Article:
Editor’s note: John Gaudiosi, an internationally published reviewer and reporter about the video games industry, writes the Gaming Guru blog for WRAL.com.
CARY – Cliff Bleszinski, one of the "rock stars" of the videogame industry, is the lead designer of “Gears of War” at Epic Games. He’s known to millions around the world as “Cliffy B” and he took some time to talk about what he’s playing today, the future of PC games and why there’s not officially a “Gears of War 2” coming in this exclusive interview.
What are your thoughts on the state of the videogame industry today. Epic Games is one of the few independent game developers out there making hit games.
We enjoy being independent. If you look at the business right now it’s become very polarized where it’s either AAA blockbuster entertainment franchises or its casual games. It’s either go big or go home and the gray area in between is drying up. Make a puzzle game or make a blockbuster like Grand Theft Auto or Gears or Halo. It’s a scary time because the more money involved and the more risky it is, people get nervous and some believe innovation can be stifled. I definitely think we need innovation in the business. You see the Independent Game Festivals gaining steam and the mod communities are going strong, as well. At the same time, I don’t think game designers have mastered the craft that they have to work with in terms of the shooter controls having a certain amount of aim help or good checkpoints in a shooter. These are all like game design 101 things that I don’t think a lot of games have started to master yet. We need to innovate but also to master the techniques we have as designers to entertain players.
What are you playing for fun these days?
I beat Bioshock, which I loved except for the whole bee thing. As much as I think Bioshock is the game of the year, I don’t think people want to shoot bees at anyone in a game. I can freeze a dude, and then shatter him with my wrench, which is cool. I can set them on fire, that’s cool. But bees? I’m killing a Big Daddy with bees? He’s in a dive suit that sustains him hundreds of feet under water and bees are killing him? I don’t buy it. Other than that, Bioshock doing well in the marketplace shows that there’s a certain percentage of shooter gamers that are ready to evolve past just straight-up shooting things. The game added some RPG offerings and explored what you can do with a passive narrative. Hook-line-and-sinker I just love Bioshock. Now I’m tearing through Halo 3 and it’s fucking great Halo, man. If it ain’t broke, don’t fix it.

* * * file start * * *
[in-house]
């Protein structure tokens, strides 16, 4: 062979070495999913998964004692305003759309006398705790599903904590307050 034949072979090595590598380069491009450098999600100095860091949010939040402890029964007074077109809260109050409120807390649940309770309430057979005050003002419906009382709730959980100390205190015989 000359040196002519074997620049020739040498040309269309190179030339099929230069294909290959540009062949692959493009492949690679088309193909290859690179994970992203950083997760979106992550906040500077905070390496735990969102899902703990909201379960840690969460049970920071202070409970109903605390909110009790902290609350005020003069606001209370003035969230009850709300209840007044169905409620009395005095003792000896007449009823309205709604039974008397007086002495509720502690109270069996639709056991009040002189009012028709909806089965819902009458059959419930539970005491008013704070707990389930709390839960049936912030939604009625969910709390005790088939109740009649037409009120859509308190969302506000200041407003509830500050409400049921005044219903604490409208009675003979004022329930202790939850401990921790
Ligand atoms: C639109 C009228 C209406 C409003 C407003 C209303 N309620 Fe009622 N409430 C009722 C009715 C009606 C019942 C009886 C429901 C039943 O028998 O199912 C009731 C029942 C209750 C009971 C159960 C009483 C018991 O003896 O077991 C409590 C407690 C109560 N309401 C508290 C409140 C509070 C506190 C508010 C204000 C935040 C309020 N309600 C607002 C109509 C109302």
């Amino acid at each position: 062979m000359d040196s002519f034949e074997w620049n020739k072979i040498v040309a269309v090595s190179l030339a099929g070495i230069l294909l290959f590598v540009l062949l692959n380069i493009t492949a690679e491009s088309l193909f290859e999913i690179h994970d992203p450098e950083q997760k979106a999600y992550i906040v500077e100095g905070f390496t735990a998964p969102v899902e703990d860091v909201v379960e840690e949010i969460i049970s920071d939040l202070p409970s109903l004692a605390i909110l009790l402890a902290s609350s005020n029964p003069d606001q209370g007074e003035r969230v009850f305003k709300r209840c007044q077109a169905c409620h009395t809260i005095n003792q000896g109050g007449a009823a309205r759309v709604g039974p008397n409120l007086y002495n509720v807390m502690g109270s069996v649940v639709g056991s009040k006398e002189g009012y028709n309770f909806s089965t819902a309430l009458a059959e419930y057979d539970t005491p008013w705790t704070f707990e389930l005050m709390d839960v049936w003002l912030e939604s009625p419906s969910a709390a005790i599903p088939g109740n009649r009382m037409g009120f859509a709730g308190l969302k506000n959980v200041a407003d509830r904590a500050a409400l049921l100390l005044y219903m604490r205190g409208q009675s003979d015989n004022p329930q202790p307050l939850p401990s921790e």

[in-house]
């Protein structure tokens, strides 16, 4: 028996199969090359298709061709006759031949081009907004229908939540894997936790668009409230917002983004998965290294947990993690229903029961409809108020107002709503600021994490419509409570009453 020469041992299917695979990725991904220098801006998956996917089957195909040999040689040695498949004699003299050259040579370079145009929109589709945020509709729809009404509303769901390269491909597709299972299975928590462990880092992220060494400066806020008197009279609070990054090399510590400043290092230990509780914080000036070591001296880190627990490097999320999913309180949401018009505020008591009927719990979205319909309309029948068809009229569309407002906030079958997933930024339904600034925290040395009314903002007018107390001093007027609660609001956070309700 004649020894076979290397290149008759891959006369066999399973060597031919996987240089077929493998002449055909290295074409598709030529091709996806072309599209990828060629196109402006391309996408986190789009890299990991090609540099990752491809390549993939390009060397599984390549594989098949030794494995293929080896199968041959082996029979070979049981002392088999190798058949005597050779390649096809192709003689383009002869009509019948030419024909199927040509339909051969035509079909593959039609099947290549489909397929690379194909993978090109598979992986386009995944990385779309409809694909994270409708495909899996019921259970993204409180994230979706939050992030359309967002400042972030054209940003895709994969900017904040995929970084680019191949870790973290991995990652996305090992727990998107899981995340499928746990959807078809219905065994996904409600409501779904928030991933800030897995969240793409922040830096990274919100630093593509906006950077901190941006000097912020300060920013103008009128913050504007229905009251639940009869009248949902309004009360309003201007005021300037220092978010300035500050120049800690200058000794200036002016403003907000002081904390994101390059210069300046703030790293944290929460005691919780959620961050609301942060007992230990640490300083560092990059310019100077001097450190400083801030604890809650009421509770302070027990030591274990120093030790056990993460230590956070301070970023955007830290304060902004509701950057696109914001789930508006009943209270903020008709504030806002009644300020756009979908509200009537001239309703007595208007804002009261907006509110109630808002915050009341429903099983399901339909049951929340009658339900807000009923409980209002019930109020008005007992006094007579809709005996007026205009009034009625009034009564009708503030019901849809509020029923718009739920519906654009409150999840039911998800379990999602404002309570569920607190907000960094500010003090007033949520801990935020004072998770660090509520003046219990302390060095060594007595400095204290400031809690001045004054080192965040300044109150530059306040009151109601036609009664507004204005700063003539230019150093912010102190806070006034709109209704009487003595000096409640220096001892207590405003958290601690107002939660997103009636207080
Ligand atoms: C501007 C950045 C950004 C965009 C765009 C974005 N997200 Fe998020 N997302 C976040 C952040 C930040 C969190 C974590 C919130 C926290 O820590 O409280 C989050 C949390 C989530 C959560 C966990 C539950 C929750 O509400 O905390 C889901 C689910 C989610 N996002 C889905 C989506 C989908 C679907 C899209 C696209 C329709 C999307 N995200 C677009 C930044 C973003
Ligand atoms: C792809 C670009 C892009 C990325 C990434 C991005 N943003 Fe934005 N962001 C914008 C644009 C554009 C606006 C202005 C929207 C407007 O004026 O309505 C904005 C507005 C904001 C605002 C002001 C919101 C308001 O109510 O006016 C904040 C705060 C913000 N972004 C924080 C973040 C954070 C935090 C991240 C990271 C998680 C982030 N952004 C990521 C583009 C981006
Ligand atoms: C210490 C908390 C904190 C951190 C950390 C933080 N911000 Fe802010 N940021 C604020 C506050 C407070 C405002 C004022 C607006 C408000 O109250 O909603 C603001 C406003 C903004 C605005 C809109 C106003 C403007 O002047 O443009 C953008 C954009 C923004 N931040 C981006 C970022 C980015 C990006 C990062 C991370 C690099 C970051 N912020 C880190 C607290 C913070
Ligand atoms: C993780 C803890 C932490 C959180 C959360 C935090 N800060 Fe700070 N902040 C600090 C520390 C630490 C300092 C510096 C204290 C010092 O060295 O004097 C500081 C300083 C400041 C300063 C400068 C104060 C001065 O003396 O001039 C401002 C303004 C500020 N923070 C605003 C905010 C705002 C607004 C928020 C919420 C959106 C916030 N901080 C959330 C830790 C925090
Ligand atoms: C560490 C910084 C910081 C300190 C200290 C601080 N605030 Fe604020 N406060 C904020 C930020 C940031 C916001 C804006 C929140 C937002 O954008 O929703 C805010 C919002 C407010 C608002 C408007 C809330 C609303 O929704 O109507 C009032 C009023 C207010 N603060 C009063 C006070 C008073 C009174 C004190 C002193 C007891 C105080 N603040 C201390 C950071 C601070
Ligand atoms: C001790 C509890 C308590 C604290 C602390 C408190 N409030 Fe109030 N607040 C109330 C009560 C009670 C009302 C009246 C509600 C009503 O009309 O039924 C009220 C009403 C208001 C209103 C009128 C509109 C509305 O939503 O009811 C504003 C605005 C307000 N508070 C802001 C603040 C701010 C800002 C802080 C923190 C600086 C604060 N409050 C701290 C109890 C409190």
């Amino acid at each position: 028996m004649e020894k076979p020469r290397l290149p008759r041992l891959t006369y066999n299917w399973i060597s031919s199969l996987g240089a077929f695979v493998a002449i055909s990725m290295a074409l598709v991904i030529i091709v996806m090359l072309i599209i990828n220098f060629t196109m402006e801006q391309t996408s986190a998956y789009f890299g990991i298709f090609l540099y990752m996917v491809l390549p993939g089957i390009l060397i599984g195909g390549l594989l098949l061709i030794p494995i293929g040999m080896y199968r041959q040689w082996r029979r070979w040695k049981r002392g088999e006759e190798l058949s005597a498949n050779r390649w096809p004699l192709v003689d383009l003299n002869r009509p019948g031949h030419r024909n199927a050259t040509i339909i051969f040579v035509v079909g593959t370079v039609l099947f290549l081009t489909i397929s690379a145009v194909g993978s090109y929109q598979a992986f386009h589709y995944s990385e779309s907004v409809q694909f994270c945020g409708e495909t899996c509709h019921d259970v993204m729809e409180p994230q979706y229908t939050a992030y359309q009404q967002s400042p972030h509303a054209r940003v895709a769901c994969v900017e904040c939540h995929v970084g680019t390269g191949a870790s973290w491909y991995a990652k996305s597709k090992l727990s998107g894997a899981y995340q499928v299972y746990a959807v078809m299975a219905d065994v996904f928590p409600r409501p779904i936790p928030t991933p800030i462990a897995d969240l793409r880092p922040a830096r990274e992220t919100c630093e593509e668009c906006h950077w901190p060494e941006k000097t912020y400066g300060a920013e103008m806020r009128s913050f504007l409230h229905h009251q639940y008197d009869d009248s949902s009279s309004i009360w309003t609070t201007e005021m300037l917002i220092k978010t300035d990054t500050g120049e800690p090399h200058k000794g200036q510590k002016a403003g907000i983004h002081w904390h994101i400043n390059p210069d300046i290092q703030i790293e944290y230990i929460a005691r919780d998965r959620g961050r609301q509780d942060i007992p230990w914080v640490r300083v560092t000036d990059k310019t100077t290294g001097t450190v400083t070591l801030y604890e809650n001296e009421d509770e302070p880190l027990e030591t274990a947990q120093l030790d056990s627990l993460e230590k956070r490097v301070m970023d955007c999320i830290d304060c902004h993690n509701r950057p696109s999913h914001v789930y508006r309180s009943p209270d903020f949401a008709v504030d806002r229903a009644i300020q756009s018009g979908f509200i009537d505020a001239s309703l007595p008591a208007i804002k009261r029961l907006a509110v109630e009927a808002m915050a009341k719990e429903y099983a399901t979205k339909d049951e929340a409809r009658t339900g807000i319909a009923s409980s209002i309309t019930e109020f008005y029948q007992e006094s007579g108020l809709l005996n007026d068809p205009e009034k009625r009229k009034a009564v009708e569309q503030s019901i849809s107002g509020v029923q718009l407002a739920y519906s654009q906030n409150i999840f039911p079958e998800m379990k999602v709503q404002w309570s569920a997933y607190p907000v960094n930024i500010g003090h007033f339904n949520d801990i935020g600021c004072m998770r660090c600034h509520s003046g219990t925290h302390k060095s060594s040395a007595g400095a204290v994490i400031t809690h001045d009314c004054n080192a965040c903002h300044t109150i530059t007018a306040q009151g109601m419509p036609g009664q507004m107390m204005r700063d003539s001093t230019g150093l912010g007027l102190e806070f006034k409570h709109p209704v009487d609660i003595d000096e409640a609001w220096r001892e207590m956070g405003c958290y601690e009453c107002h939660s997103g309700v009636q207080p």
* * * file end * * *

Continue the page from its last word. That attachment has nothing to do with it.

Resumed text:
What are your thoughts on linear shooters like Bioshock versus the more open world games like GTA?
Bioshock was a very linear game, it just hid it well. If Bioshock was a completely open-ended game like System Shock 2, where you could explore the entire base, it would be really intimidating. You’d get to that one log and it told you to go back to the power station and you had to remember where it was and backtrack. I had enough things to worry about in Bioshock with my weapons and potions and hacking and Big Daddies that if they want to lead me along to the next objective with an arrow, I’m okay with that. Players often want to know where to go and what to do. They want to know where the princess is to go save her. There’s a lot of wiggle room there with the Grand Theft Autos and Spider-Man games where you have cities that you can go anywhere and do anything, but for Bioshock I’m glad it was linear.
What was it like being able to revisit the first Gears of War game with this new PC iteration before moving on to Gears of War 2?
For the record, we haven’t announced anything about any possible follow-up to Gears. I don’t see why we’d make a sequel to a game that’s sold over 4 million copies, that would be crazy. It’s been kind of nice to go back and revisit Gears and do it on PC. It allowed us to explain more about what the whole train was about and little bits of the story and we got the damn Brumback in there. We also explored the keyboard and mouse controls and took the paradigm we established and put it on there. It was a great design exercise to do that and see how that translated and make sure that the game still stayed true to its core, which was important to us.
How do you fine-tune a PC game like Gears?
We’re continuing to master what we think is a good sense of pacing for a videogame. With Gears PC and the new chapters, as we’re doing walkthroughs of levels, I tend to be very easily distracted and if I start thinking about picking up milk and eggs on the way home, that’s a bad sign for the level because it means it’s not compelling enough. Or if I start tuning out because there’s too much action. It’s this gentle give-and-take of combat encounters versus exploration versus narrative and how you pace that out. We, as a company, are getting really good at figuring out what good pacing is, and checkpoint placement and difficulty balance and we’ll only get better at it.
When you look at sales figures, consoles like Xbox 360 and Wii are dominating the sales charts. Where do you see the future of PC games?
I don’t think the PC is every going to die because you have a device that was fundamentally built for work and people will ultimately find a way to f–k off on it. You get a phone for conference calling and suddenly there are games for it. It was largely fractured when you had these embedded video cards which sucked and people could download all kinds of crap and download their machines to a halt and things like that. People have to do something besides downloading porn and hanging out on FaceBook all day long. If they want to fire up a cool shooter game, then we’ll be there for them.